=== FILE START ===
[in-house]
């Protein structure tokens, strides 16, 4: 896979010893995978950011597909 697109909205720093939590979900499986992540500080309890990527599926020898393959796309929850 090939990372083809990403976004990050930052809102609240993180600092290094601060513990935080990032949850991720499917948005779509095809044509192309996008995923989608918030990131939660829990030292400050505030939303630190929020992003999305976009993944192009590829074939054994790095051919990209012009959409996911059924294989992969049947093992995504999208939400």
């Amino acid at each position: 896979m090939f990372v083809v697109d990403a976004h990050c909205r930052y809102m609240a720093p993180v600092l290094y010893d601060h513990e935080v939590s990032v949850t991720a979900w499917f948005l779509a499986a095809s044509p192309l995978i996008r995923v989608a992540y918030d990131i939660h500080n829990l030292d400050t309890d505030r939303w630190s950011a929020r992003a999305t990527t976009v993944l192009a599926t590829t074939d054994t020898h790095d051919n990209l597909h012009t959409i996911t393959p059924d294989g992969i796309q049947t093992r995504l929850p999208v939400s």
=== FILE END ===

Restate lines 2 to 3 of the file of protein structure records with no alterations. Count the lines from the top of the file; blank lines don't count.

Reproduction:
């Protein structure tokens, strides 16, 4: 896979010893995978950011597909 697109909205720093939590979900499986992540500080309890990527599926020898393959796309929850 090939990372083809990403976004990050930052809102609240993180600092290094601060513990935080990032949850991720499917948005779509095809044509192309996008995923989608918030990131939660829990030292400050505030939303630190929020992003999305976009993944192009590829074939054994790095051919990209012009959409996911059924294989992969049947093992995504999208939400």
């Amino acid at each position: 896979m090939f990372v083809v697109d990403a976004h990050c909205r930052y809102m609240a720093p993180v600092l290094y010893d601060h513990e935080v939590s990032v949850t991720a979900w499917f948005l779509a499986a095809s044509p192309l995978i996008r995923v989608a992540y918030d990131i939660h500080n829990l030292d400050t309890d505030r939303w630190s950011a929020r992003a999305t990527t976009v993944l192009a599926t590829t074939d054994t020898h790095d051919n990209l597909h012009t959409i996911t393959p059924d294989g992969i796309q049947t093992r995504l929850p999208v939400s």